Monument record MDR7275 - Bell pits, South Wood and nearby fields, Smisby/Ticknall

Type and Period (4)

Protected Status/Designation

  • None recorded

Full Description

The remains of a charcoal fired iron furnace were visible in South Wood in the 19th Century. (1, 2) In 1834 it was stated that 'In the north-west corner of Ashby parish, in South Wood, and at Heath End, very extensive remains of iron furnaces appear: the surface is exceedingly broken, and scoriae fill a valley of considerable size … There is no date for this, or tradition. The vicinity was probably occupied by the Romans, as various pots of Roman coins have been discovered in it'. Later authors, in 1968, noted 'Ironstone nodules were worked in South Wood from bell pits, and smelted on the spot'. It is not clear whether the 1834 reference is to one, two or three separate sites; the South Wood/Heath End area would replay detailed fieldwork. The quoted evidence suggests extensive bloomery working, of unknown date; a correlation with Sir William de Staunton's 14th century activities is possible, since the sites are very close to the Staunton boundary'. (3) A survey of the Calke Estate's industrial archaeology in 1985 described the bell pits in this area as follows: These bell pits … are probably the result of Lord Hasting's exploitation of coal resources in the 18th century … Many hundreds of bell pits are preserved as good earthworks within South Wood in a belt some 700m long by generally 300-400m wide. Degraded traces in improved pasture immediately outside the woodland to the north-east and south-west show that the workings formerly continued in both directions and the total extent is undefined. Pits varied in form and distribution from small, densely packed clusters with only a small rim of spoil (apparently commonest in the east and north-east) to wide-spaced pits with large flat-topped platforms of spoil (most evident in the south). In the latter cases, no details indicating form or location of machinery were noted. The spoil was full of coal fragments and waste wherever examined. The tramway cuts through the belt of pits in small cuttings and embankments; it is clearly later than those remains since in four or five clear instances it overlies or destroys bell pits and their spoil heaps. The woodland itself is also later since its boundaries cut through pits, and all woodland drains and divisions butt against the tramway. Some of the bell pits were briefly exposed when an area of South Wood was disafforested and some 40-50 show up clearly in an aerial photograph of 1962. The smallest pits, ie those to the north-east, had a diameter of spoil between 5m and 9m, spaced up to 14m apart. Those to the south-west had a diameter between 12m and 21m, spaced up to 53m apart. The most southerly examples comprised double pits, ie with a smaller shaft to the south, presumably used for ventilation or for bringing up excavated coal. In almost all cases the spoil was thrown in a similar, roughly northerly, direction, giving each pit a D-shaped plan appearance. Most of the pits within the woodland are waterlogged and their shafts are congested with decomposing leaf mould. Woodland contractors have also attempted to fill the pits in with cut branches and debris. (5)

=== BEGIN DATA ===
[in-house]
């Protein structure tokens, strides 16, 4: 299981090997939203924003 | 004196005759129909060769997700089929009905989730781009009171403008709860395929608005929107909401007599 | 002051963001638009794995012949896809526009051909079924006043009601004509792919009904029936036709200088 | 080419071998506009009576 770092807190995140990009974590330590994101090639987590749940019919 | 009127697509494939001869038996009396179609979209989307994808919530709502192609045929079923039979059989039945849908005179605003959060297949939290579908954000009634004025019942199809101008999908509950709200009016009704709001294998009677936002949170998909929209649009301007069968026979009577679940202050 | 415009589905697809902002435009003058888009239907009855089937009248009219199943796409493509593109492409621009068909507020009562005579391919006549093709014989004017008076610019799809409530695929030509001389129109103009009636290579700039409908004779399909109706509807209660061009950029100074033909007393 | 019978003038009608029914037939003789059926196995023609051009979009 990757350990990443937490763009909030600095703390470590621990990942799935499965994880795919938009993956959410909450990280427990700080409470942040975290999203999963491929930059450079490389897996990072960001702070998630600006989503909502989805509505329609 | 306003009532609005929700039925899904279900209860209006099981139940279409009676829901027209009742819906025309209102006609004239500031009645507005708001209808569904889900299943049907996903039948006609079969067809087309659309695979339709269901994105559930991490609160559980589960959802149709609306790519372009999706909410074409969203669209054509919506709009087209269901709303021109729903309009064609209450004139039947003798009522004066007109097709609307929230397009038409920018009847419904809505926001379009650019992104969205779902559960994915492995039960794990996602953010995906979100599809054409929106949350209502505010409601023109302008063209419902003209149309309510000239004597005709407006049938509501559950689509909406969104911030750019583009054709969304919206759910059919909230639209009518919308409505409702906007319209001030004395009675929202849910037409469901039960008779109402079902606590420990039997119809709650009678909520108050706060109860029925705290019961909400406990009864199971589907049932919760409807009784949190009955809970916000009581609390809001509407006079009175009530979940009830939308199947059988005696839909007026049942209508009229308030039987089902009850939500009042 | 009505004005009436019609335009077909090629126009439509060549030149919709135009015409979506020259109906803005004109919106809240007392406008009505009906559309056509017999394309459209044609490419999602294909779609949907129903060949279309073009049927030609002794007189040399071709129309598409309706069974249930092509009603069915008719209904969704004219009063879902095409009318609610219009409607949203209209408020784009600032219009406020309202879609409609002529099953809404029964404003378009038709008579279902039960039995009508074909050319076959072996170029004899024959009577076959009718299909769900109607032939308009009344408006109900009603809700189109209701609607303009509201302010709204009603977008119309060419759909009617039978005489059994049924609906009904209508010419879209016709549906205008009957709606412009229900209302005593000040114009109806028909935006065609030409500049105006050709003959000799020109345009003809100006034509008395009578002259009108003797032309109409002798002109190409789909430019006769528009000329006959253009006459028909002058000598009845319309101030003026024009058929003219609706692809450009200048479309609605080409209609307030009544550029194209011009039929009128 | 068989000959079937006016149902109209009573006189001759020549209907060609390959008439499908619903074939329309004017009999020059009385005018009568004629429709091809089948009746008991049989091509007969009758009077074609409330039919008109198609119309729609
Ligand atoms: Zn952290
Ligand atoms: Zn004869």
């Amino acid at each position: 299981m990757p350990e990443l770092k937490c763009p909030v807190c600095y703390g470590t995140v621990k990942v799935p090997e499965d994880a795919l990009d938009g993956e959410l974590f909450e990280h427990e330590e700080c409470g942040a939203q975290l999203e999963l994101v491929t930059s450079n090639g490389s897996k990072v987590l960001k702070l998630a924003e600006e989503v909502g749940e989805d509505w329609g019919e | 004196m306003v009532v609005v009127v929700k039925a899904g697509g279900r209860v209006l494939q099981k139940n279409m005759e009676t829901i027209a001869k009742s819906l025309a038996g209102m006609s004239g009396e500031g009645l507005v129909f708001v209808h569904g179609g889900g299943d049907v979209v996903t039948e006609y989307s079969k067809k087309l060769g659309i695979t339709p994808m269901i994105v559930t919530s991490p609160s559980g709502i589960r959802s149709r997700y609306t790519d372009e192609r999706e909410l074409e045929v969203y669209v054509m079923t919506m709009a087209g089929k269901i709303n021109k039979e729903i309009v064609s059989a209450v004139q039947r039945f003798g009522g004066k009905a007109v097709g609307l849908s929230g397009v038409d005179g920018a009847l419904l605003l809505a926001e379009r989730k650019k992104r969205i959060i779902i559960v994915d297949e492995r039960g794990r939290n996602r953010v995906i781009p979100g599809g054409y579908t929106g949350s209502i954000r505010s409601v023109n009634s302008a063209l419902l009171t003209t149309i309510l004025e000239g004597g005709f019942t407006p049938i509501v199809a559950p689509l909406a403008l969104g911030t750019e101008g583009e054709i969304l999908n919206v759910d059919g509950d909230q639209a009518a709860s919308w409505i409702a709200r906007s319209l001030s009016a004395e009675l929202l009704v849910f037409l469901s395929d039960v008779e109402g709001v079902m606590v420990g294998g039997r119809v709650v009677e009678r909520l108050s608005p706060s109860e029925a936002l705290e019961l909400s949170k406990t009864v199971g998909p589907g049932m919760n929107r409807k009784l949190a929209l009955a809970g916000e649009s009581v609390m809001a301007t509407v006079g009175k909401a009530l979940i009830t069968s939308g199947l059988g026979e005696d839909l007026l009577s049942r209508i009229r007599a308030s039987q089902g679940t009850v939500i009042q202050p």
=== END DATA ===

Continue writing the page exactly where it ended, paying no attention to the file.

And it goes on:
Sources/Archives (5)

  • <1> Bibliographic reference: Smith, D. M.. 1965. The Industrial Archaeology of the East Midlands.
  • <2> Bibliographic reference: University of London. 1967. VCH, Leicestershire. Volume 3. p31.
  • <3> Article in serial: Cranstone, D. 1985. 'The iron industry of the Ashby coalfield', Bulletin of the Leicestershire Industrial Historic Society. Number 8, pp 23-31. p27.
  • <4> Index: RCHME. 1995. New National Forest Survey: 932477. 932477. p1341.
  • <5> Unpublished document: Marshall, G & Walker, J (The National Trust). 1988. The National Trust Archaeological Survey: Calke Abbey, Volume 2, Industrial Survey. HER Doc. No. 633, pp 183-184.



Grid reference Centred SK 3599 2079 (1278m by 720m) (Approximate)

Related Monuments/Buildings (0)

Related Events/Activities (1)

  • EDR3714

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External Links (0)

Record last edited

Feb 23 2015 12:48PM

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